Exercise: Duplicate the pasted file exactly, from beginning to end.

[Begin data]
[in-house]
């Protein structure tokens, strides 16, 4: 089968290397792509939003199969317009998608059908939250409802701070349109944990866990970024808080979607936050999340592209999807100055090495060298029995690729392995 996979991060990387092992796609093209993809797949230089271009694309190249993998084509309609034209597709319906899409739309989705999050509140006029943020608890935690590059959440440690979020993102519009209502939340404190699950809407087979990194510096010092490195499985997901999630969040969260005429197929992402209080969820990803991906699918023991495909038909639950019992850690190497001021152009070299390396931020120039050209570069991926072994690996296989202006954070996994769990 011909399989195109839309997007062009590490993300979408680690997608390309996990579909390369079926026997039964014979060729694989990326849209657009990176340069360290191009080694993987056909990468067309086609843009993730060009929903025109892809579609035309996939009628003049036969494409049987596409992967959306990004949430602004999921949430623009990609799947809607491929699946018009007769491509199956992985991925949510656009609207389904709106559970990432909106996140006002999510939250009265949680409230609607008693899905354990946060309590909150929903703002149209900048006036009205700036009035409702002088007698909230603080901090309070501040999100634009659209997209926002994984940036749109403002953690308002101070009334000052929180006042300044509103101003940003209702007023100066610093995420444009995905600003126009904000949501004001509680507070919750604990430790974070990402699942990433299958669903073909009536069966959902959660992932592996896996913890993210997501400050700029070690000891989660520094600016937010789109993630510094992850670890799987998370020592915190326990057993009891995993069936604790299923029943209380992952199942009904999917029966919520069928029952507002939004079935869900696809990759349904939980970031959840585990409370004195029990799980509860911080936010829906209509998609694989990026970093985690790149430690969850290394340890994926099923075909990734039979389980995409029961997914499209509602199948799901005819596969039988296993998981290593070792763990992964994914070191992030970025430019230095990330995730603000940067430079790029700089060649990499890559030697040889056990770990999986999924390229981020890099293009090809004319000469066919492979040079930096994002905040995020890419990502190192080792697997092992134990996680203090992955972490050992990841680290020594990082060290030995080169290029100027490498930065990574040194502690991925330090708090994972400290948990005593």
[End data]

[in-house]
């Protein structure tokens, strides 16, 4: 089968290397792509939003199969317009998608059908939250409802701070349109944990866990970024808080979607936050999340592209999807100055090495060298029995690729392995 996979991060990387092992796609093209993809797949230089271009694309190249993998084509309609034209597709319906899409739309989705999050509140006029943020608890935690590059959440440690979020993102519009209502939340404190699950809407087979990194510096010092490195499985997901999630969040969260005429197929992402209080969820990803991906699918023991495909038909639950019992850690190497001021152009070299390396931020120039050209570069991926072994690996296989202006954070996994769990 011909399989195109839309997007062009590490993300979408680690997608390309996990579909390369079926026997039964014979060729694989990326849209657009990176340069360290191009080694993987056909990468067309086609843009993730060009929903025109892809579609035309996939009628003049036969494409049987596409992967959306990004949430602004999921949430623009990609799947809607491929699946018009007769491509199956992985991925949510656009609207389904709106559970990432909106996140006002999510939250009265949680409230609607008693899905354990946060309590909150929903703002149209900048006036009205700036009035409702002088007698909230603080901090309070501040999100634009659209997209926002994984940036749109403002953690308002101070009334000052929180006042300044509103101003940003209702007023100066610093995420444009995905600003126009904000949501004001509680507070919750604990430790974070990402699942990433299958669903073909009536069966959902959660992932592996896996913890993210997501400050700029070690000891989660520094600016937010789109993630510094992850670890799987998370020592915190326990057993009891995993069936604790299923029943209380992952199942009904999917029966919520069928029952507002939004079935869900696809990759349904939980970031959840585990409370004195029990799980509860911080936010829906209509998609694989990026970093985690790149430690969850290394340890994926099923075909990734039979389980995409029961997914499209509602199948799901005819596969039988296993998981290593070792763990992964994914070191992030970025430019230095990330995730603000940067430079790029700089060649990499890559030697040889056990770990999986999924390229981020890099293009090809004319000469066919492979040079930096994002905040995020890419990502190192080792697997092992134990996680203090992955972490050992990841680290020594990082060290030995080169290029100027490498930065990574040194502690991925330090708090994972400290948990005593």